Thursday, May 29, 2008

Nick Corozzo turns himself in


Nicholas Corozzo, brother of reputed Gambino Crime Family consigliere "JoJo" Corozzo and fugitive since a federal indictment of suspected crime family members and associates in February, has turned himself in to police, according to a story by Tom Hays of the Associated Press.

Corozzo has been charged with extorting money from construction companies, running illegal gambling and ordering a 1996 mob hit in which an innocent bystander was killed.

Alleged Gambino leaders make a deal


John "Jackie Nose" D'Amico and Domenico "Italian Dom" Cefalu, reputed leaders of the Gambino Crime Family, have agreed to plead guilty to a single count of extortion, according to a story by John Marzulli of the New York Daily News. Through their plea deal, each could spend less than two years in prison.

Prosecutors say D'Amico (left), 71, is the acting boss and Cefalu, 61, the acting underboss of the Gambino clan. Those two men and reputed Gambino consigliere Joseph "JoJo" Corozzo, 66, appeared to be the main targets of early February's FBI arrests of dozens of suspected Mafia members and associates. Corozzo also appears close to reaching a plea deal with prosecutors.

The D'Amico deal was made possible, according to defense attorney Elizabeth Macedonio, when prosecutors agreed to allow D'Amico to plead guilty to extortion rather than racketeering, which carries a tougher penalty. D'Amico and Cefalu admitted to extorting $100,000 from Staten Island cement company owner Joseph Vollaro. Vollaro later assisted the government's case.

Sixty-two people were indicted on federal charges in February. More than two dozen others were charged in related New York State matters.

D'Amico was recently in the New York newspapers as he hoped to win his release on $2 million bail in order to return to his $71,000 a year job as a sales representative for the Big Geyser beverage distribution company in Queens. D'Amico has worked for the company since 1991, according to a story by Tom Robbins of the Village Voice. The company also reportedly employs Matthew Madonna, 72, a reputed big shot in the Lucchese Crime Family, according to stories in the Daily News and the Village Voice.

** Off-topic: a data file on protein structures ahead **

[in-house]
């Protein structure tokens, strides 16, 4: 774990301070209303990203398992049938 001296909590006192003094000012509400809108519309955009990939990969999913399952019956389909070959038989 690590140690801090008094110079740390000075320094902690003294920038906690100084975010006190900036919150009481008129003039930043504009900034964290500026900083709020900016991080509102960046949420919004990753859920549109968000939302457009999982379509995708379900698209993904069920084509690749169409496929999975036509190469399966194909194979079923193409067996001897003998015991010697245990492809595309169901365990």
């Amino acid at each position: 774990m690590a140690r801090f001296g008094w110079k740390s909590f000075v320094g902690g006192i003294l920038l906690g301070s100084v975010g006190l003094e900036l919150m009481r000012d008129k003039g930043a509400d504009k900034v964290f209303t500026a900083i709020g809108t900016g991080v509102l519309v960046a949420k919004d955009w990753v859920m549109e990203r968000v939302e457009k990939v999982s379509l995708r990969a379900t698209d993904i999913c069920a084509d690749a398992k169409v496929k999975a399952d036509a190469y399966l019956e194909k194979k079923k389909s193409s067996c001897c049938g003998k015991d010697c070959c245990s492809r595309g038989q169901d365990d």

US Mafia was born in New Orleans

book cover

 

Deep Water:
Joseph P. Macheca and the
Birth of the American Mafia

Written by Thomas Hunt and Martha Macheca Sheldon, Deep Water captures the life and times of Joseph P. Macheca. It finally sets the record straight on the man who was a warrior for the corrupt New Orleans Democratic machine, a pioneer of the Crescent City’s fruit trade, a Confederate privateer and the legendary “godfather” of the first Mafia organization to germinate in American soil.
While answering at last the questions surrounding the 1890 assassination of Police Chief David Hennessy and the subsequent Crescent City lynchings, Deep Water establishes the factual details of Macheca’s life and sets them against the vivid backdrop of Gilded Age New Orleans. Published by iUniverse.


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Editor/publisher of crime history journal, Informer. Publisher of American Mafia history website mafiahistory.us. Moderator of Mafia-related Yahoo discussion group. Author of Wrongly Executed? Coauthor of Deep Water: Joseph P. Macheca and the Birth of the American Mafia and DiCarlo: Buffalo's First Family of Crime. Contributor of American Mafia history to Australian-published Mafia: The Necessary Reference to Organized Crime. Writer/co-writer of crime history articles for Informer, On the Spot Journal, Cigar City Magazine, Tampa Mafia Magazine.